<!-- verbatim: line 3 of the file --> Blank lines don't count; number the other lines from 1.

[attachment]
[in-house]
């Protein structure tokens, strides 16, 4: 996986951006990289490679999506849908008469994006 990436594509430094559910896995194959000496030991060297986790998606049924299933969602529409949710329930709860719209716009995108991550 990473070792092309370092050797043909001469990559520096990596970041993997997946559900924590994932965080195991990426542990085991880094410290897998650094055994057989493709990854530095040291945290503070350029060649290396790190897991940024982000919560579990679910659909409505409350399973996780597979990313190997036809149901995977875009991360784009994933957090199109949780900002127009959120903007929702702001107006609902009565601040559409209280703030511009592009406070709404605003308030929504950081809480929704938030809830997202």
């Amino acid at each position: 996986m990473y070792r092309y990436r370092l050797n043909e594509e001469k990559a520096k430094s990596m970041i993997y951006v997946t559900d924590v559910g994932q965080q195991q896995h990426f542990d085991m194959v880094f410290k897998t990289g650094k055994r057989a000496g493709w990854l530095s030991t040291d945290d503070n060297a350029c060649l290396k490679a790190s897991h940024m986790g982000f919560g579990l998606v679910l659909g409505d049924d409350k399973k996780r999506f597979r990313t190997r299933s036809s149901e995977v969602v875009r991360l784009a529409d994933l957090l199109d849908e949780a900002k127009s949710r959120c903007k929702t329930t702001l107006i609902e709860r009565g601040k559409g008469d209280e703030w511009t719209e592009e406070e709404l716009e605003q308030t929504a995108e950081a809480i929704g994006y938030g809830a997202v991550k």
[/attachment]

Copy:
């Amino acid at each position: 996986m990473y070792r092309y990436r370092l050797n043909e594509e001469k990559a520096k430094s990596m970041i993997y951006v997946t559900d924590v559910g994932q965080q195991q896995h990426f542990d085991m194959v880094f410290k897998t990289g650094k055994r057989a000496g493709w990854l530095s030991t040291d945290d503070n060297a350029c060649l290396k490679a790190s897991h940024m986790g982000f919560g579990l998606v679910l659909g409505d049924d409350k399973k996780r999506f597979r990313t190997r299933s036809s149901e995977v969602v875009r991360l784009a529409d994933l957090l199109d849908e949780a900002k127009s949710r959120c903007k929702t329930t702001l107006i609902e709860r009565g601040k559409g008469d209280e703030w511009t719209e592009e406070e709404l716009e605003q308030t929504a995108e950081a809480i929704g994006y938030g809830a997202v991550k």